Sometimes, action research can yield observations and results that can have wide applications. For instance, one can learn from and use findings of research conducted in any part of the world on patients suffering from Alzheimer, the anxieties and stresses the care givers face, how the care givers have to prepare themselves, the need for training, issues like home care and institutionalization etc. Similarly, research in agriculture, like crop selection, care, maintenance etc. can be used anywhere, contributing to crop diversity and sustainable agriculture.
So action research has its place.

All Action Planning is a Form of Action Research
Tom Wilson, HR Consultant, United States, Premium Member
@Radha Raj: My point remains that all action planning is a form of action research, whether it is plan to go to the store for bread or to explore the possibilities of crop diversity. We plan to do something, we do it. But we measure the results against the expectation and we adjust the next iteration of the plan accordingly.
Action research is the tactical aspect in the narrative arc between the instrumental mission and the vision. That's why they call it a form of "scientific management".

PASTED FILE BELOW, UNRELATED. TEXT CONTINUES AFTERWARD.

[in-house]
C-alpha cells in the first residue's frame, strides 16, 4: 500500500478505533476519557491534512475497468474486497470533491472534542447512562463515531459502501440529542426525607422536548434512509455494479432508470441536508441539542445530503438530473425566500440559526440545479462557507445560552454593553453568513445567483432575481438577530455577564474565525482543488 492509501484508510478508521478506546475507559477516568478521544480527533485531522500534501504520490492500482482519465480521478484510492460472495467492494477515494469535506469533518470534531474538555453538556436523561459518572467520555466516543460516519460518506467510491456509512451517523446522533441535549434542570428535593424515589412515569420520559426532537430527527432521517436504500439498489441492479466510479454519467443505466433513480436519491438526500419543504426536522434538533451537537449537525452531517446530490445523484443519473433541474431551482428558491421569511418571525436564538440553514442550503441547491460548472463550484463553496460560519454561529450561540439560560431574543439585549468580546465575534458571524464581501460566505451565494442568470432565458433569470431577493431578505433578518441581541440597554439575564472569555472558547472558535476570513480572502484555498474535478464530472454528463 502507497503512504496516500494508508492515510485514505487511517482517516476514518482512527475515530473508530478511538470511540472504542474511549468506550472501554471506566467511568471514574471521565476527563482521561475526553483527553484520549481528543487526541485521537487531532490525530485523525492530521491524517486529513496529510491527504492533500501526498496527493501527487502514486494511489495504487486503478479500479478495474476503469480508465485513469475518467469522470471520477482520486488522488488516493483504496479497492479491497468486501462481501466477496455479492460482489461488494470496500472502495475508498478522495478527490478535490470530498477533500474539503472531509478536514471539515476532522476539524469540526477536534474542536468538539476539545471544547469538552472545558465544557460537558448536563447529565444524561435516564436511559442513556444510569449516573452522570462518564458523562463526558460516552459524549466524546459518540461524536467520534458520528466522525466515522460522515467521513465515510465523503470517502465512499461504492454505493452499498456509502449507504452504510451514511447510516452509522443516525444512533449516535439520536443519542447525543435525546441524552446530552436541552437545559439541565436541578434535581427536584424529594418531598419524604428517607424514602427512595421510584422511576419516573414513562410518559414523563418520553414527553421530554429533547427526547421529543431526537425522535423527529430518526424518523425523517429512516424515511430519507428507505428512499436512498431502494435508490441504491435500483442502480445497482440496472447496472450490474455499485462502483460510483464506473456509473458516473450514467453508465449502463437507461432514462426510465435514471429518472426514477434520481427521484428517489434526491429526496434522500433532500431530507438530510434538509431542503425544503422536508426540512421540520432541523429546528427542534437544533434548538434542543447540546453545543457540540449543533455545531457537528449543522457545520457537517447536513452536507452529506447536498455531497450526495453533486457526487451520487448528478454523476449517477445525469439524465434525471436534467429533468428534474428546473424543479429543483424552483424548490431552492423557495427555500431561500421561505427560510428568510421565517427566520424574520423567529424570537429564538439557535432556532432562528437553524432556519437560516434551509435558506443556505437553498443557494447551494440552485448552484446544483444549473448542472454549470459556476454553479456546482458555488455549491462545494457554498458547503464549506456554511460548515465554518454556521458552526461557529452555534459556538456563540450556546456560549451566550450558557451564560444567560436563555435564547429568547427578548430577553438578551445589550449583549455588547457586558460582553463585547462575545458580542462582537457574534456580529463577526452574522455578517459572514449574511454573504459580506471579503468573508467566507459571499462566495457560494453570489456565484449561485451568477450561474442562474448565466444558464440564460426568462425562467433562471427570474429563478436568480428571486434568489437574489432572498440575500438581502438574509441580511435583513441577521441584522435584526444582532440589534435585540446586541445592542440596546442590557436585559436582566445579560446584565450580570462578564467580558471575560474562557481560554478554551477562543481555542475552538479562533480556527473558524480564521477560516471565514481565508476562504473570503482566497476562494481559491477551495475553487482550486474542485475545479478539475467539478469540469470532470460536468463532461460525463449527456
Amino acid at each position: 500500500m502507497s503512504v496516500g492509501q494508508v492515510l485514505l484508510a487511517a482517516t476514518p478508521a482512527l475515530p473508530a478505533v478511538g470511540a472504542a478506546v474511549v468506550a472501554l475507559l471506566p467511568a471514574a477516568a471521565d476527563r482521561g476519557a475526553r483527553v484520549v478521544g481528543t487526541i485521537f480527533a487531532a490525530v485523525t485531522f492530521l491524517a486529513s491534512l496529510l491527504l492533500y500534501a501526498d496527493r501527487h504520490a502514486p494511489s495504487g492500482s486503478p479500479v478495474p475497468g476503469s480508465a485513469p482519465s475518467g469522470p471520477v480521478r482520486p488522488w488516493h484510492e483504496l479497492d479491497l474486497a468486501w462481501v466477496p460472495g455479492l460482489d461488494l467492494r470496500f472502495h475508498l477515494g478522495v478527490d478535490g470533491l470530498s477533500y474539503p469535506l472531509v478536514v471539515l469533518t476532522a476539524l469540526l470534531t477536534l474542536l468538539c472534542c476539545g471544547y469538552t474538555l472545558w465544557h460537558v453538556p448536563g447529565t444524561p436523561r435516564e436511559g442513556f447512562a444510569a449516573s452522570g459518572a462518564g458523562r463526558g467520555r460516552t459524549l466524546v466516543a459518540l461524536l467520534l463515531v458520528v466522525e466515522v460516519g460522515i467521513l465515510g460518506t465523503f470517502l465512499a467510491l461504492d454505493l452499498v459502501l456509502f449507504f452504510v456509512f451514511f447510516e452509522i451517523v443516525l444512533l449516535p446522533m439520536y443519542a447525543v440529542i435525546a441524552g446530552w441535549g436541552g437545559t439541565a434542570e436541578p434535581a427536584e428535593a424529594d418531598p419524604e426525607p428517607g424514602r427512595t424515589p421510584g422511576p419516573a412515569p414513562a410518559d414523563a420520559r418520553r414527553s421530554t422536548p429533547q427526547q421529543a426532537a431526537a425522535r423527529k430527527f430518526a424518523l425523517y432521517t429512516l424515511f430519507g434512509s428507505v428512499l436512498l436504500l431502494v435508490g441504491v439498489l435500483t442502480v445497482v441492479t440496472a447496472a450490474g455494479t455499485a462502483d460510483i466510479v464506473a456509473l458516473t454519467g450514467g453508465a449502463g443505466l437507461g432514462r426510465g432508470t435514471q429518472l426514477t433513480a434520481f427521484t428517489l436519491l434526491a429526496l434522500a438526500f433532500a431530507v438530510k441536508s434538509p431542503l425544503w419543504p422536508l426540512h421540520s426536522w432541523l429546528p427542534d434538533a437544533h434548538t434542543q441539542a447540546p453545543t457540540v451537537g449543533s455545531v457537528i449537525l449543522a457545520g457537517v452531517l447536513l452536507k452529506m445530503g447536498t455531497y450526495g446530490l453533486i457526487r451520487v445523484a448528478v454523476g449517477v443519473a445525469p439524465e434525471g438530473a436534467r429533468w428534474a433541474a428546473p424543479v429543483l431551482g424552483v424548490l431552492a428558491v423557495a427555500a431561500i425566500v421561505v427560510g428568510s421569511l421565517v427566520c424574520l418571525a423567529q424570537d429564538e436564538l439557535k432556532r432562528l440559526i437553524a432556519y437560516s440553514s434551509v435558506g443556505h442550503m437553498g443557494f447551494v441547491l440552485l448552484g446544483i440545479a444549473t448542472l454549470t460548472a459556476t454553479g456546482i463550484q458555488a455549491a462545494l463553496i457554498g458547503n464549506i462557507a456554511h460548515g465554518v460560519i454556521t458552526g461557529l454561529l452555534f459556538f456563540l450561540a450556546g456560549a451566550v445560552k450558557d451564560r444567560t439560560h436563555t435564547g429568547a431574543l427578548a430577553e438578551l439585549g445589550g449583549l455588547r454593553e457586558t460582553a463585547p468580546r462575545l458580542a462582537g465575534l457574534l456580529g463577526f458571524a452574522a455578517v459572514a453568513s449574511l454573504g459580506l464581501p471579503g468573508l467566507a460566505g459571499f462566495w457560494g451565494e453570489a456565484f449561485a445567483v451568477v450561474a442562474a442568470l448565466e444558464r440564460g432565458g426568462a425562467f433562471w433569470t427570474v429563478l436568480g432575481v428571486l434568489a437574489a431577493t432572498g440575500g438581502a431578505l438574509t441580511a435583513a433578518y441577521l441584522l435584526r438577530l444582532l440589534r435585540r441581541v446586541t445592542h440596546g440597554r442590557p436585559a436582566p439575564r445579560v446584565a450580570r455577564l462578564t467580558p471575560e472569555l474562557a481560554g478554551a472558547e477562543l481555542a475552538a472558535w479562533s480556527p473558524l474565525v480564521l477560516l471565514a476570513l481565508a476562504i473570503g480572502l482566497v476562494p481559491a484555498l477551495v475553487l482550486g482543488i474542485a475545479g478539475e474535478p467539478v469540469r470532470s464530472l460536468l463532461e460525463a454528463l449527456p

Limited Use of Action Research in Business Research
Keogh, Manager, Australia, Member
@Tom Wilson: After using an applied AR research method at a corporate managerial level, based on Lewin's orginal action research model, I was surprised at how few academic business research studies use AR.
Perhaps it is the required preunderstanding that is not readily available with pure business research, but can be found in education studies or health research or community projects where AR is more common. In these research areas participants may also be more motivated to be involved in AR research.